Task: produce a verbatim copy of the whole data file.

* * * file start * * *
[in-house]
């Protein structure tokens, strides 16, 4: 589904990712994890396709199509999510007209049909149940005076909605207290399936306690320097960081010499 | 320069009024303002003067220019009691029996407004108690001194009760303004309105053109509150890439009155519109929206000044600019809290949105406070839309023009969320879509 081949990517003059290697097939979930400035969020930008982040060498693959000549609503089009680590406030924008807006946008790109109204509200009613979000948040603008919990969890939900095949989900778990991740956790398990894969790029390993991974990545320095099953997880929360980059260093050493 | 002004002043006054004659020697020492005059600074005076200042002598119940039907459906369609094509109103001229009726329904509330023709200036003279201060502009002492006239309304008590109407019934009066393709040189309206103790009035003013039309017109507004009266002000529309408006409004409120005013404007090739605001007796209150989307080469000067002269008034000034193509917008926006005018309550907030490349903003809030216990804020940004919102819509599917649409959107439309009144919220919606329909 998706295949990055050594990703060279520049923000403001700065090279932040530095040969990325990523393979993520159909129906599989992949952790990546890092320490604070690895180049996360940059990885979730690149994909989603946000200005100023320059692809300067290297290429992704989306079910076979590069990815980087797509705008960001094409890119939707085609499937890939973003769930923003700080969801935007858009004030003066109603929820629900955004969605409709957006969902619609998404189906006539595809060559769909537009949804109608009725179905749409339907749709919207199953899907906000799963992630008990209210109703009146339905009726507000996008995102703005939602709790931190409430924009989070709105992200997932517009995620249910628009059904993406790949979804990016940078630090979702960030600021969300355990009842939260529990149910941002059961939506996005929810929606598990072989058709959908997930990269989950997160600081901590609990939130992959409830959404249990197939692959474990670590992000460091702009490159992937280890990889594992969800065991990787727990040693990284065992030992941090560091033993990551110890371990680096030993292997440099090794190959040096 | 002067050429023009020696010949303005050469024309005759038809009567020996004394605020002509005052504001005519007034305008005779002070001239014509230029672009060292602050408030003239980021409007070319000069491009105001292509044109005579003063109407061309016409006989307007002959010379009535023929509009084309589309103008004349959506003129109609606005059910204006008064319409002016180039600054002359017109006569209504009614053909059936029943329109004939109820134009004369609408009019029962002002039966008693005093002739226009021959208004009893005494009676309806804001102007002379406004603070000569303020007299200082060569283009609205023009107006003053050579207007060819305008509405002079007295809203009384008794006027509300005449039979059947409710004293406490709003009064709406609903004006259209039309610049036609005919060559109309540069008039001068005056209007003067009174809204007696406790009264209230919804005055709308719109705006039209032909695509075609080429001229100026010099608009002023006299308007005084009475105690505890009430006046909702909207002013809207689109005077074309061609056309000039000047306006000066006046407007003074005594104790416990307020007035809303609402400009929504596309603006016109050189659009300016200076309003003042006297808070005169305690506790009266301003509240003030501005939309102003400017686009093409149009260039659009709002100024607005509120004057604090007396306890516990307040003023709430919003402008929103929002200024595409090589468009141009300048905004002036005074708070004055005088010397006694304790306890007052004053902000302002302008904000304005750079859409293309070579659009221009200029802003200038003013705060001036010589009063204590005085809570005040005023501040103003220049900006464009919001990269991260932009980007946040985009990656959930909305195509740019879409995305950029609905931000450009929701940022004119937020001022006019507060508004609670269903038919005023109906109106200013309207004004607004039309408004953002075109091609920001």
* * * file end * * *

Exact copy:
[in-house]
């Protein structure tokens, strides 16, 4: 589904990712994890396709199509999510007209049909149940005076909605207290399936306690320097960081010499 | 320069009024303002003067220019009691029996407004108690001194009760303004309105053109509150890439009155519109929206000044600019809290949105406070839309023009969320879509 081949990517003059290697097939979930400035969020930008982040060498693959000549609503089009680590406030924008807006946008790109109204509200009613979000948040603008919990969890939900095949989900778990991740956790398990894969790029390993991974990545320095099953997880929360980059260093050493 | 002004002043006054004659020697020492005059600074005076200042002598119940039907459906369609094509109103001229009726329904509330023709200036003279201060502009002492006239309304008590109407019934009066393709040189309206103790009035003013039309017109507004009266002000529309408006409004409120005013404007090739605001007796209150989307080469000067002269008034000034193509917008926006005018309550907030490349903003809030216990804020940004919102819509599917649409959107439309009144919220919606329909 998706295949990055050594990703060279520049923000403001700065090279932040530095040969990325990523393979993520159909129906599989992949952790990546890092320490604070690895180049996360940059990885979730690149994909989603946000200005100023320059692809300067290297290429992704989306079910076979590069990815980087797509705008960001094409890119939707085609499937890939973003769930923003700080969801935007858009004030003066109603929820629900955004969605409709957006969902619609998404189906006539595809060559769909537009949804109608009725179905749409339907749709919207199953899907906000799963992630008990209210109703009146339905009726507000996008995102703005939602709790931190409430924009989070709105992200997932517009995620249910628009059904993406790949979804990016940078630090979702960030600021969300355990009842939260529990149910941002059961939506996005929810929606598990072989058709959908997930990269989950997160600081901590609990939130992959409830959404249990197939692959474990670590992000460091702009490159992937280890990889594992969800065991990787727990040693990284065992030992941090560091033993990551110890371990680096030993292997440099090794190959040096 | 002067050429023009020696010949303005050469024309005759038809009567020996004394605020002509005052504001005519007034305008005779002070001239014509230029672009060292602050408030003239980021409007070319000069491009105001292509044109005579003063109407061309016409006989307007002959010379009535023929509009084309589309103008004349959506003129109609606005059910204006008064319409002016180039600054002359017109006569209504009614053909059936029943329109004939109820134009004369609408009019029962002002039966008693005093002739226009021959208004009893005494009676309806804001102007002379406004603070000569303020007299200082060569283009609205023009107006003053050579207007060819305008509405002079007295809203009384008794006027509300005449039979059947409710004293406490709003009064709406609903004006259209039309610049036609005919060559109309540069008039001068005056209007003067009174809204007696406790009264209230919804005055709308719109705006039209032909695509075609080429001229100026010099608009002023006299308007005084009475105690505890009430006046909702909207002013809207689109005077074309061609056309000039000047306006000066006046407007003074005594104790416990307020007035809303609402400009929504596309603006016109050189659009300016200076309003003042006297808070005169305690506790009266301003509240003030501005939309102003400017686009093409149009260039659009709002100024607005509120004057604090007396306890516990307040003023709430919003402008929103929002200024595409090589468009141009300048905004002036005074708070004055005088010397006694304790306890007052004053902000302002302008904000304005750079859409293309070579659009221009200029802003200038003013705060001036010589009063204590005085809570005040005023501040103003220049900006464009919001990269991260932009980007946040985009990656959930909305195509740019879409995305950029609905931000450009929701940022004119937020001022006019507060508004609670269903038919005023109906109106200013309207004004607004039309408004953002075109091609920001």